Psalm 1

Tim: The biblical book of Psalms is a collection of 
ancient Israelite poems. Jon: The first poem in this collection is Psalm 1. Tim: Psalm 1 is a reflection 
on two different ways of being human. Tim: There's the person who's like a blossoming tree of life 
planted by a stream. Then there's the person Who's like chaff that's blown away in the wind. Jon: The poem begins, "Blessed is the man who …" But what does That even mean, to be blessed? Tim: Well, when we see the 
word "bless" in our Bibles, it could be translating One of two different Hebrew words. There's barukh, 
which describes a person who is experiencing God's Favor and abundance in their lives. This usually 
gets translated as "blessed." But Psalm 1 begins With a different word, ashrey. This word refers 
to what people say about a person who is barukh. It's a way to express how desirable and good it 
is when someone experiences God's blessing. It's Like saying, "Hey, that person over there, they 
have the good life." Jon: So it could be translated "oh the good life of the man." Tim: Exactly. And that good 
life results from three choices this person makes. Jon: It's the man who "doesn't walk by the council of 
the wicked, doesn't stand in the path of sinners, And doesn't sit in the seat of mockers." Tim: Notice the progression here. The man goes from walking, then To standing, then to sitting. Jon: It's a progression 
from movement towards becoming stuck. Tim: Right. And these three words are three destructive ways 
of being human that you can get trapped in. So "the wicked" is the kind of person who is morally 
backwards—they think that evil is good and good Is evil. "Sinner" is a word that refers to missing 
the target. And in the Bible, the target is loving God and loving your neighbor as yourself. So sin 
is a failure to love others well. And "the mocker" Is somebody who can't even appreciate goodness 
or beauty anymore. They're so jaded all they can Do is show contempt for anything that's not like 
themselves. Jon: So this is an invitation to stop and meditate on how our choices slowly shape us over time. Tim: Right, and speaking of meditating, that's where The poem goes next. "Rather, his delight is in the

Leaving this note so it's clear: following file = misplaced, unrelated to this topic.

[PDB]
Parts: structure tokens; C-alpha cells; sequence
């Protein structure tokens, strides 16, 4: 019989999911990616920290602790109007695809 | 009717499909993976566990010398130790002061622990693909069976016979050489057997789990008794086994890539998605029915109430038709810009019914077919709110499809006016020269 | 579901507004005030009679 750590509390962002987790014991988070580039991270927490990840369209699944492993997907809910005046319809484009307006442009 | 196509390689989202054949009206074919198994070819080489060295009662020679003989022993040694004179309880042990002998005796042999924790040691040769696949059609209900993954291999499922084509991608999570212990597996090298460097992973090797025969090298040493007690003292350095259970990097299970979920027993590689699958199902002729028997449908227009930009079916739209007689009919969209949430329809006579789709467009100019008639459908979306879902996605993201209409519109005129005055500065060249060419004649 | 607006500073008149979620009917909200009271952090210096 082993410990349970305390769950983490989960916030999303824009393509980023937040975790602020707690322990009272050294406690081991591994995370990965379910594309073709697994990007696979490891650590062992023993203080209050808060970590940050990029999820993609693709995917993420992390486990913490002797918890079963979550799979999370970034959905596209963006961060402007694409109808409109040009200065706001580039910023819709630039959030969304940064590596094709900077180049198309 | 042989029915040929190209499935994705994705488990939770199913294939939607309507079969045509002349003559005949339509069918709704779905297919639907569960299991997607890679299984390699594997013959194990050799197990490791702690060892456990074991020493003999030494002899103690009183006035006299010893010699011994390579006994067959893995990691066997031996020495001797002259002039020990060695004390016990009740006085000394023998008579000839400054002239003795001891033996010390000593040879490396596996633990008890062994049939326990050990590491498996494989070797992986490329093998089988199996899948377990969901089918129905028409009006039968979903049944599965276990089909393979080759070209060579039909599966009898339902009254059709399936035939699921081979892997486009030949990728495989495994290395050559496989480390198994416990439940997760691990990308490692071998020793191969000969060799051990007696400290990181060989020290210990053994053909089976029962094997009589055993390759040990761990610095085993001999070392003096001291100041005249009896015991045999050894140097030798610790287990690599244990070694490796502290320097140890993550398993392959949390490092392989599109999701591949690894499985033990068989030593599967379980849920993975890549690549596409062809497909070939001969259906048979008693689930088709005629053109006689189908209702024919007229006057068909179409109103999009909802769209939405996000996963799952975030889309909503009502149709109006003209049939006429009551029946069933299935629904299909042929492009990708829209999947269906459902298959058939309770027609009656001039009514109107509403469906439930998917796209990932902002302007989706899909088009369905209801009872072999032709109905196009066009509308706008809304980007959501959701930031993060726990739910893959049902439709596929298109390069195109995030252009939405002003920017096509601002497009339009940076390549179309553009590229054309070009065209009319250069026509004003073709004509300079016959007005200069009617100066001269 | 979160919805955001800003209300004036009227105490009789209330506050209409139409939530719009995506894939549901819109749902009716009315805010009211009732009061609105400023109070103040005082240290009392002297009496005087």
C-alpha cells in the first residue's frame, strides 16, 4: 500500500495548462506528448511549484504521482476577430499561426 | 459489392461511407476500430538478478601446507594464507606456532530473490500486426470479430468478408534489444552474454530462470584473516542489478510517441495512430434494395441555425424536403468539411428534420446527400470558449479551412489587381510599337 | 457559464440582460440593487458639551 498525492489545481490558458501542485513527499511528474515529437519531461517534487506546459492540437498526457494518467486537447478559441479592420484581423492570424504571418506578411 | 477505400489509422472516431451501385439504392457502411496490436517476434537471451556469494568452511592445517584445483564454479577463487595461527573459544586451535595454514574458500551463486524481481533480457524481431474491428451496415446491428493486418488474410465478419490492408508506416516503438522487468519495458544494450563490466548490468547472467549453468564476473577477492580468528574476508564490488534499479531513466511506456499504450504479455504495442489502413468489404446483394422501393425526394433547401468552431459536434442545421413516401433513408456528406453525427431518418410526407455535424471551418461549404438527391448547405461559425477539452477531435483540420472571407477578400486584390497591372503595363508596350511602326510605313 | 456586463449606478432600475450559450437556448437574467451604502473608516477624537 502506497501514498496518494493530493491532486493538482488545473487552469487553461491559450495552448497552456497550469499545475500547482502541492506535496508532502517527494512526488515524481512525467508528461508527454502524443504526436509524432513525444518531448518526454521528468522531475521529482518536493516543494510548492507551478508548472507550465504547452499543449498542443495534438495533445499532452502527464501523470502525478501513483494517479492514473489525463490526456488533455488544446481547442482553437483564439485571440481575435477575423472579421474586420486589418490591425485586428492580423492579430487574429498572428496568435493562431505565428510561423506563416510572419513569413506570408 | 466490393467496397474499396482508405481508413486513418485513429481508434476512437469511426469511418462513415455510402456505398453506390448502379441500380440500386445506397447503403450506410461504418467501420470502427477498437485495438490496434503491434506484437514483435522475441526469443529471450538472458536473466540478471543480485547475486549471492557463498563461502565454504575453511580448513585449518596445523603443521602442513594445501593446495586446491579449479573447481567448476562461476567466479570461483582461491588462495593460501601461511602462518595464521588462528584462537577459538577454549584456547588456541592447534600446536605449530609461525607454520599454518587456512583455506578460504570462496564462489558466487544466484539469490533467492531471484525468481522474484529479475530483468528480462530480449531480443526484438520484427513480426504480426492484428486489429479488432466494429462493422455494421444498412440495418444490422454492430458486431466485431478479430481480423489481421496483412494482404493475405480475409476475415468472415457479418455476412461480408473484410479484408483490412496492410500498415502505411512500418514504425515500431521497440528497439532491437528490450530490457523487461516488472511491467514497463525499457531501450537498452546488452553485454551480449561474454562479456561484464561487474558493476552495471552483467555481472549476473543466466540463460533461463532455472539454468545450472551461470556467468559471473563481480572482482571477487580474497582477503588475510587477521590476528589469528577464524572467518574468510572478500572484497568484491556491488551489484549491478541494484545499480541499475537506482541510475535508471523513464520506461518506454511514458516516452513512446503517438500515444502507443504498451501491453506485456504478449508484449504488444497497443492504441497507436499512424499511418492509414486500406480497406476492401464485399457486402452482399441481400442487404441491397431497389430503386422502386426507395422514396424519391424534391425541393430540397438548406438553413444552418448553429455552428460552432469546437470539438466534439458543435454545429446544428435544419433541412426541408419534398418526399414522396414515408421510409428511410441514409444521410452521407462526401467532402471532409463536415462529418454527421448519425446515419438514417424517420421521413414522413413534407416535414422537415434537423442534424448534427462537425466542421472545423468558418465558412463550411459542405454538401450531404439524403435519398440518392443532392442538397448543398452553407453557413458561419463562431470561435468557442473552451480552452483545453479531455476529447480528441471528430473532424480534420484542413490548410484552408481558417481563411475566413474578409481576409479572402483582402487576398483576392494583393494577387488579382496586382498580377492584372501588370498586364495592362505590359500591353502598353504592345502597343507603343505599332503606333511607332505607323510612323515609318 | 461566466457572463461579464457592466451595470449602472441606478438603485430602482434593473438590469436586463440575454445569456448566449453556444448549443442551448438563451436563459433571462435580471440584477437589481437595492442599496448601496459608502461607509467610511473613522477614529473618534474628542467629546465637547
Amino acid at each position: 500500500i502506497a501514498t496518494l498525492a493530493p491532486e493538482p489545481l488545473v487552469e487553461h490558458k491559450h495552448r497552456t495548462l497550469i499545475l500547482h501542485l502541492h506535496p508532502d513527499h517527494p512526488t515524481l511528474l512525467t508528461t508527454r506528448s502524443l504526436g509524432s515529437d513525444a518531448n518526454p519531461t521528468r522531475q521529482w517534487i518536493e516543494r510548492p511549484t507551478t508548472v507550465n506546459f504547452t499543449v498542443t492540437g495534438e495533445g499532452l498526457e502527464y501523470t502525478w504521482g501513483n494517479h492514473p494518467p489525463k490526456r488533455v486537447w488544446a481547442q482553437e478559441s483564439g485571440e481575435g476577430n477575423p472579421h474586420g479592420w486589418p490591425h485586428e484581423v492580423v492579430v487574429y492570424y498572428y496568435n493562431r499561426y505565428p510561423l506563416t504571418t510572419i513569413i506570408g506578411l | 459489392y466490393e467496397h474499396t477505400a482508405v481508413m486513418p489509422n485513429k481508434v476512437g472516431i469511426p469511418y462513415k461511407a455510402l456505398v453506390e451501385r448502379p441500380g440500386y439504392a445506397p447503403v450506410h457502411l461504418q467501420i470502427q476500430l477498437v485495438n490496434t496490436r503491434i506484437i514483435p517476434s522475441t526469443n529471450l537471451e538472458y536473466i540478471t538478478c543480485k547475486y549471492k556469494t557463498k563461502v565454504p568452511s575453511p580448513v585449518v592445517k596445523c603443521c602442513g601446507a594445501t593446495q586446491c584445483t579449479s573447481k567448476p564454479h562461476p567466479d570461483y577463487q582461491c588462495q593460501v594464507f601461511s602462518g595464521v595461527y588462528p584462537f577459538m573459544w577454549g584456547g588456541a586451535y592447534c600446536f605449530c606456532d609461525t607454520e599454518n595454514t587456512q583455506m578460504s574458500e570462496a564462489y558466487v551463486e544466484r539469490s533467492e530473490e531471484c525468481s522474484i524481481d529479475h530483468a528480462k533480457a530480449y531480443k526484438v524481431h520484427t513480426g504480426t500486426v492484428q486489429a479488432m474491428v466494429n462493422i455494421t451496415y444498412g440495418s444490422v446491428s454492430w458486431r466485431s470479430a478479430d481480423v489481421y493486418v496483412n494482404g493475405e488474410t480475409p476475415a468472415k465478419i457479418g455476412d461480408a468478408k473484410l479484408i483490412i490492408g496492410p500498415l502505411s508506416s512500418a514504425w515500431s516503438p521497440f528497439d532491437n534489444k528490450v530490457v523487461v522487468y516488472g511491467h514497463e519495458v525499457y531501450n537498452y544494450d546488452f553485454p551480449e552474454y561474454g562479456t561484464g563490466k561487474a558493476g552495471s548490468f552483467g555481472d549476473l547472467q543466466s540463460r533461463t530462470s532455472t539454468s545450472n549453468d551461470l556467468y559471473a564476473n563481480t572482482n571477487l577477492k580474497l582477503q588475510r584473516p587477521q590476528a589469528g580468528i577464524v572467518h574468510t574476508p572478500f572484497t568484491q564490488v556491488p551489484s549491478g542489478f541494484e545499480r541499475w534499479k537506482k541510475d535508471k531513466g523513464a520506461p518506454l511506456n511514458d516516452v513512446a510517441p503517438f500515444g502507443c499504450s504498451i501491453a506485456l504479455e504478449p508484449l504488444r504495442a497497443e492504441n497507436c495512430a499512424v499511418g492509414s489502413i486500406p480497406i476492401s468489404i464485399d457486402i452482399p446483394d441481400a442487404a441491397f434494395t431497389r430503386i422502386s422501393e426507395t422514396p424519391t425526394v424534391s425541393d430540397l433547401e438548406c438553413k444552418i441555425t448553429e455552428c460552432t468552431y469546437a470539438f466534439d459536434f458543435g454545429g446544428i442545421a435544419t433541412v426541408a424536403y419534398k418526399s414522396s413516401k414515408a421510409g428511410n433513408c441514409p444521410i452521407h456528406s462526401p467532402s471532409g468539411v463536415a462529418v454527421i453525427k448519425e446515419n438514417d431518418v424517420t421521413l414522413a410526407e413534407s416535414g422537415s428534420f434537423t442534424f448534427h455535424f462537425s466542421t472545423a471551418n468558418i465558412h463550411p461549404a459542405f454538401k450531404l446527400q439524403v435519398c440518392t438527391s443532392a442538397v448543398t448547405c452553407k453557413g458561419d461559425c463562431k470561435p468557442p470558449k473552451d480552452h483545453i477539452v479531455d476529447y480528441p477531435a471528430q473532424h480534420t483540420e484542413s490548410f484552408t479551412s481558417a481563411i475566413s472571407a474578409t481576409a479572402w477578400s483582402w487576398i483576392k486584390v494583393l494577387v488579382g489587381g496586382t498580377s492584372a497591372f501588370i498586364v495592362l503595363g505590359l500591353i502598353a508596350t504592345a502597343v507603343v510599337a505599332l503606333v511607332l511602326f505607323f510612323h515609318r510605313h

instruction of Yahweh, and on his instruction, he Meditates day and night." That word "instruction" is 
the Hebrew word torah, which means God's teaching Or wisdom. And notice the symmetry of this sentence. 
"He delights in the instruction; on the instruction, he meditates." Jon: I meditate on what I delight in.  Tim: And the more I meditate, the more I delight. These two lines are like an infinity loop. Now, 
this word "meditate" is the Hebrew word haga. It's

Used elsewhere to describe the sound of a pigeon 
cooing or of a bear moaning as it chews its food. For humans, it means quietly reciting the words 
of Scripture aloud or in your mind as a way to Focus your attention so that these words become 
part of you. Jon: And that kind of meditation is the pathway to the good life? Tim: Apparently. Let's read on 
to see why. Jon: "And he will become like a tree planted By streams of water, which gives its fruit in its 
time, and its leaf does not wither, and everything He does, he makes it successful." Tim: So earlier in the 
poem, there was a "planting yourself" that leads to Ruin. But through meditating on God's instruction, 
you can plant yourself in a way that brings life. And noticed all the garden of Eden language—a 
tree growing by streams of water, abundant fruit, Leaves that never wither. Jon: This is like being a tree of life. Tim: Yes. When humans meditate on and live by God's instruction, they begin to taste  Abundant life for themselves and for others. And that's why it's called "success," which links 
us back to the opening word, ashrey. God's wisdom Leads to the good life. And with that, the poem's 
first part comes to a close, and the second part begins. Jon: "But not so the wicked; rather, he is like 
chaff that the wind drives away." Tim: So notice the contrast. One kind of person is like a tree Firmly planted, full of fruit, while the other person is Like an empty husk of wheat that flakes off and 
blows away. Jon: "Therefore, the wicked will not stand in the judgment, nor sinners in the assembly of the righteous." Tim: Remember, the meditator decides not to stand in the path of sinners, And that contrasts now with the wicked who are unable to stand when God brings justice. Jon: "Because Yahweh knows the path 
of the righteous, but the path of the wicked will perish." Tim: And so we end where we began, choosing 
between two paths—two ways of being human that Lead to flourishing life or withering ruin. Jon: And the difference is about what you meditate on. Tim: Yeah. This poem, and all of God's instruction, are designed for A lifetime of meditation, reading and re-reading slowly, allowing it to guide all of our choices. And the result is to become a tree of life for others.

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